I don't know you, so I'm not going to say that you do do or do not intentionally or consciously engage in misogynistic behavior - perhaps you really are one of those rare individuals who manages to evaluate and criticize men and women by the same standards and in the same way. If so, I applaud you, because I haven't managed it yet. That said, my comments that follow are not meant as a particular criticism of you. I don't know you, and that would probably be unfair. But I do hope that you - and everyone else reading this - will stop and think about this.
Women, particularly strong-willed, opinionated, stubborn, and/or vocal women, are frequently, perhaps even systemically, accused of "ranting and raving," being hostile, etc., and are informed that, as a result of that, they will lead a sad and lonely life, that no man could possibly love them, etc. I cannot count the number of times I've been told that, and I would be willing to wager quite a lot that this is true for most of the women who post here, most women who are in law school, and, in general, a large segment of the female population. While I'm sure that some men hear this as well, I'd also be willing to wager that it doesn't happen with anything near the same frequency. I've heard, time and again, from friends, acquaintances, bloggers, teachers, etc., the same story.
These kinds of comments are used to shame women into conforming to a more socially acceptable role, as well as to discredit their (our) arguments without actually addressing them on their merits. Now, I'm not saying that that is what you were intentionally doing here. However, whatever your intention, and even if you would say the exact same thing to a male poster who said what dash said (which I sincerely doubt, but cannot prove), every time someone makes comments of this sort, it contributes to the system - a system that I personally have experienced as telling women to sit down, shut up, and smile prettily already for Christ's sake. And, speaking again from my personal experience, it gets really f-ing old.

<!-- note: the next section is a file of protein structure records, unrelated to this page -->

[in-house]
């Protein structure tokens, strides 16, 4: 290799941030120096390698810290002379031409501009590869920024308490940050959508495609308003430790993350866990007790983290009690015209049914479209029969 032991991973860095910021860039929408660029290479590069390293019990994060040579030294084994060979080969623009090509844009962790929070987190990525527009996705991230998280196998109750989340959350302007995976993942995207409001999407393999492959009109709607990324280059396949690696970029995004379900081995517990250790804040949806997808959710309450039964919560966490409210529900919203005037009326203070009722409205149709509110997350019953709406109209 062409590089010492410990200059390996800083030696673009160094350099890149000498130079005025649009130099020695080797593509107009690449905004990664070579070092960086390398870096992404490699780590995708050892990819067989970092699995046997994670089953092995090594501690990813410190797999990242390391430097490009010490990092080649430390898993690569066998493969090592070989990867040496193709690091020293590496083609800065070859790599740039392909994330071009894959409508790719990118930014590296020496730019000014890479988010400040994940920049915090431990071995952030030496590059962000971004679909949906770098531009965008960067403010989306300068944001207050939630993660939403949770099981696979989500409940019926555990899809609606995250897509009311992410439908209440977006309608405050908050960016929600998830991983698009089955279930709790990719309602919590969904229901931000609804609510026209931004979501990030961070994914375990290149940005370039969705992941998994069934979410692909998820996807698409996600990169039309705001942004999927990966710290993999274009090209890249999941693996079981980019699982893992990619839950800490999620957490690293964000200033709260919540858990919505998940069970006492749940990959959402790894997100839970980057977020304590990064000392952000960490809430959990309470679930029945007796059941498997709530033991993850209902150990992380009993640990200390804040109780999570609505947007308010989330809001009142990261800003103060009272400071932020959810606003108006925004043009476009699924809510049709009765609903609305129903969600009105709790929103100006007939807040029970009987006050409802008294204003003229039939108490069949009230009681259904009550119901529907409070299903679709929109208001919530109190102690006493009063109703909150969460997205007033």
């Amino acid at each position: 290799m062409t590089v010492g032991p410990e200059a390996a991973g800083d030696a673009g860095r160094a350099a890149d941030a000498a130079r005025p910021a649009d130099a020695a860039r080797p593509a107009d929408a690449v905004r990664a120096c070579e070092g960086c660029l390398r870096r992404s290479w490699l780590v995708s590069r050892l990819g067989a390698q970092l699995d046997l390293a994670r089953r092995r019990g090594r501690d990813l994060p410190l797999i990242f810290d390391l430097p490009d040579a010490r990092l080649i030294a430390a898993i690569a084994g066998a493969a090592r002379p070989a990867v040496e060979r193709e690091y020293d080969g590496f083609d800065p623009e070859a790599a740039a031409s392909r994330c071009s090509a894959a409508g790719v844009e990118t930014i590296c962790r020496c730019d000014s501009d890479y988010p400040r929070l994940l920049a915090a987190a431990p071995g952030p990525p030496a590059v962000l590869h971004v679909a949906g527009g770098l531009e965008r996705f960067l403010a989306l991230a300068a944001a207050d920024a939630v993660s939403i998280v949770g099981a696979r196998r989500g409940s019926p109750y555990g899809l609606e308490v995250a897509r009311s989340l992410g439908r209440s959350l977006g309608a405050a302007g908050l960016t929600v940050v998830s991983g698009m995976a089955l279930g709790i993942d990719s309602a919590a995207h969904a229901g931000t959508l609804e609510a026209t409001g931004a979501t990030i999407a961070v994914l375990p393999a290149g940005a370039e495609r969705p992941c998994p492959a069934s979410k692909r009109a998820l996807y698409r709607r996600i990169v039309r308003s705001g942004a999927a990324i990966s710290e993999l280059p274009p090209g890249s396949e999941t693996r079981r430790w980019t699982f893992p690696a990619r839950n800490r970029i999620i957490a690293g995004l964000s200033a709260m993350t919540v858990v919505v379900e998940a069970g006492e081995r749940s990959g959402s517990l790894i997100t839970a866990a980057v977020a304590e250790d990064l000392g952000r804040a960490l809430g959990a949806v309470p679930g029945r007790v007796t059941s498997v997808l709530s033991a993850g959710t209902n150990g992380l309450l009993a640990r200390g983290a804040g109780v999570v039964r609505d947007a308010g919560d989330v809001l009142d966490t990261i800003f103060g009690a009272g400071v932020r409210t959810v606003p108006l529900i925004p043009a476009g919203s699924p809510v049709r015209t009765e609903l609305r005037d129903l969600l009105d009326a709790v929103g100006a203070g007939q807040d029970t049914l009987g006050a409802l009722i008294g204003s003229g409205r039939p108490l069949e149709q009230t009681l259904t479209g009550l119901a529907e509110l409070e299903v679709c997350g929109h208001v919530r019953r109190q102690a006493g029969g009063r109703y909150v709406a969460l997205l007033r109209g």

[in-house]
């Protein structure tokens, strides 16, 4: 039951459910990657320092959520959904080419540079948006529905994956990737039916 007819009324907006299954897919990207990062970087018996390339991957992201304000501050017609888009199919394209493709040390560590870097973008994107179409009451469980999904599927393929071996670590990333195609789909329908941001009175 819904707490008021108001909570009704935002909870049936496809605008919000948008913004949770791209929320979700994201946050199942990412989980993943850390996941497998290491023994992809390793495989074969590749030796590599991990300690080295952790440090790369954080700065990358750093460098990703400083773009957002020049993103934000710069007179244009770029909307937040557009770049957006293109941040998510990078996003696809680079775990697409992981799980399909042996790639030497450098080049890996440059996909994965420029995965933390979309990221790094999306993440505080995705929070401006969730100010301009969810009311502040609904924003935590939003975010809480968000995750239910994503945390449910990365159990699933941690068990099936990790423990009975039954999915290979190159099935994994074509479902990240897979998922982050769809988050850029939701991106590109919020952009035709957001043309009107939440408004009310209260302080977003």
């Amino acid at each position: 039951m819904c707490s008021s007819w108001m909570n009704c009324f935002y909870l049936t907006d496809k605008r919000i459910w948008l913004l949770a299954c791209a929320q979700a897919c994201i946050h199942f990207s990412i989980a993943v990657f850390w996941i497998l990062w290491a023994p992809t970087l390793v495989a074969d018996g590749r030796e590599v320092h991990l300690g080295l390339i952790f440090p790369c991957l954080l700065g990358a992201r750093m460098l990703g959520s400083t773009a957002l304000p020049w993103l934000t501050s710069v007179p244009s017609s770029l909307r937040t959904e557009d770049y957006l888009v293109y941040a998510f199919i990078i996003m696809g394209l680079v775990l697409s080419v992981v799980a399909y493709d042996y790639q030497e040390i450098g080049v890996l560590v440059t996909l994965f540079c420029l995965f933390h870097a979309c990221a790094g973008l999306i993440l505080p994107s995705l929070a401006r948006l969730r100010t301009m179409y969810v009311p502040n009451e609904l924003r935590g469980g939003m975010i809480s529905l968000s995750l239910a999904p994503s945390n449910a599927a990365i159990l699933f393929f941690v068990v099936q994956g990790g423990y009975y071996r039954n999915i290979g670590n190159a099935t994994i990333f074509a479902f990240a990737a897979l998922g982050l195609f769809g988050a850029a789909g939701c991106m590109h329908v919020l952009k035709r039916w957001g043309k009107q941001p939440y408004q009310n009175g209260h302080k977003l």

So what's my point? I would propose that, if you or anyone else wants to be able to claim to not be misogynistic, you ought to consciously refrain from making these kinds of statements to women under any circumstances - even if you sincerely believe that the gender of the speaker has nothing to do with your assessment. This is a consistent issue that women face, and it shames and it silences, and it has got to stop. We can all do better than this.
Calling someone stupid after they've made stupid arguments is vastly and completely (in-kind) different from disparaging someone based on their academics and/or LSAT score. (That's even if you want to characterize the former as "intellectual arrogance" or "my way or the highway," which is already a suspect decision.) To accuse me of the latter, because you're erroneously conflating the two, borders on character assassination.Seriously. Whatever you were bringing to the table on that front, it wasn't coming from me.